AsparagusWhat's a spring produce list without asparagus? Bunches of these beauties are pretty much available (February to June), though hothouses make them accessible year-round. Try to buy asparagus just before using it, as . In a pinch, either wrap the ends in a wet paper towel and then seal up the bunch or stand the stalks up in about an inch of water and cover with plastic wrap or a plastic baggie. To prep, snap off the thicker, woody end of the asparagus (simply hold one end in each hand and bend — it'll naturally snap at the right spot). Fatter stalks can also be peeled toward the bottom to make the stem a more even thickness.

RhubarbPeanut butter and jelly, milk and cookies, — this is a flavor combination that'll never get old. The best part? Baking rhubarb (pie, anyone?) is the best way to unleash its cancer-fighting chemicals. Though technically a vegetable, this can complement fruit in desserts all spring long. in cold climates and peaks from April to June, is best extremely fresh (think: 3 days old or younger), and should be stored tightly sealed in a plastic bag or wrap. Wash 'em and remove leaves just before using.

Fava BeansThese uncommon legumes resemble lima beans and have a . Remember: They must be before eating (unless they'reveryyoung), which can be a complicated process. First, remove the outer shell, which resembles a long, flat green bean. and remove the tough inner shell from each individual bean. But they're worth it — a cup of cooked beans has 9 grams of fiber and 13 grams of protein! Find 'em at farmers markets and specialty stores from late March to early May — they're especially good in soups and stews.

Sugar Snap PeasThis hybrid veggie is a English peas and snow peas, and it's crispandsweet. Available during spring and fall, unlike favas, the whole bean is edible — pod and all. Even though they're low in calories, they're still a great source of vitamin C (more than 60 percent of the daily value in one cup). , but can be cooked, too. Look for plump, bright green pods.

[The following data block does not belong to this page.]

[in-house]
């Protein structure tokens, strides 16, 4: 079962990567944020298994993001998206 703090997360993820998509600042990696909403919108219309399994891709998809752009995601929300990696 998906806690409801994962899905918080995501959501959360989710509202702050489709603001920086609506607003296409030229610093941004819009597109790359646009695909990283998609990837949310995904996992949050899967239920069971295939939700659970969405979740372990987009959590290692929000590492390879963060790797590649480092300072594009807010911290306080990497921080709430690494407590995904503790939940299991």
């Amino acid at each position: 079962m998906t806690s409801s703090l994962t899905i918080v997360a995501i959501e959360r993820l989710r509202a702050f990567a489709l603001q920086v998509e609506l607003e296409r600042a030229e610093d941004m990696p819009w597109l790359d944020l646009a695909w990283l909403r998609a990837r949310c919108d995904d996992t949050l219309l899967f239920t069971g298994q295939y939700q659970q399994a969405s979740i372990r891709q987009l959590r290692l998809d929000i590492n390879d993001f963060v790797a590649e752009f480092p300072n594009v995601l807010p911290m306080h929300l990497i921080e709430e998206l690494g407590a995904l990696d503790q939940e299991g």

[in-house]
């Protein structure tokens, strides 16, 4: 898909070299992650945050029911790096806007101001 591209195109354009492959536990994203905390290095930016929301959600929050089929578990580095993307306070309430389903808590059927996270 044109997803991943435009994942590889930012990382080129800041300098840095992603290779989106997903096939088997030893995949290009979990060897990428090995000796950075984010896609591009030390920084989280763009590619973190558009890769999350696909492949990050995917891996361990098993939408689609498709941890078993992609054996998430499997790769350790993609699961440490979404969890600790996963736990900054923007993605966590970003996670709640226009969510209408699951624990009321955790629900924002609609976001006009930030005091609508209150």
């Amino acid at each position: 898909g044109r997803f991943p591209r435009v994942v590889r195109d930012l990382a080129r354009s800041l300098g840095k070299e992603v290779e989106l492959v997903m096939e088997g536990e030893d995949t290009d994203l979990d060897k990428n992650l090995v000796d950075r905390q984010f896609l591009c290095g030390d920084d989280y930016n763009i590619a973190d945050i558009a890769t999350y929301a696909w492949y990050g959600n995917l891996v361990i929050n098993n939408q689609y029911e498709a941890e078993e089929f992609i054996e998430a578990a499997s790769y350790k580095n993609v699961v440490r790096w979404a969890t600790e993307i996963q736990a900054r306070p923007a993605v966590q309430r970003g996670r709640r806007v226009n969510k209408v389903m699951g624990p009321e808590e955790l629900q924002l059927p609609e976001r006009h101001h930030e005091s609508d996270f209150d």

Fiddlehead FernsThese veggies are to asparagus what diamonds are to cubic zirconia — rare andwaybetter looking. They only in the eastern half of North America from Canada to Virginia and peak for about two weeks sometime between April and July (depending on the region). These little gems are quite fashionable, too — they slightly resemble coiled asparagus in texture and flavor. They're best by a quick blanch and sauté. Pair them with morel mushrooms, often in season around the same time and a to their flavor.

Morel Mushrooms are basically truffles' more budget-friendly cousin. Though , they’re a great way to add that nutty mushroom flavor to any dish. They can be found in the U.S. from March to May, and some folks even (but let's leave that to the professionals, folks). Don't wash morels under running water, as they act like sponges and soak it all up! Instead, use a damp towel to wipe away dirt before storing them in a paper bag.

Vidalia OnionsJust like the Southern belles of its namesake — Vidalia, Georgia — are super-sweet. They're also large and juicy (but we're not talking about Georgians anymore...) and available from May to June only in the Southeast — though folks elsewhere may be able to get them shipped during those prime months. somewhere cool and well-ventilated.

Originally posted March 2012. Updated April 2013.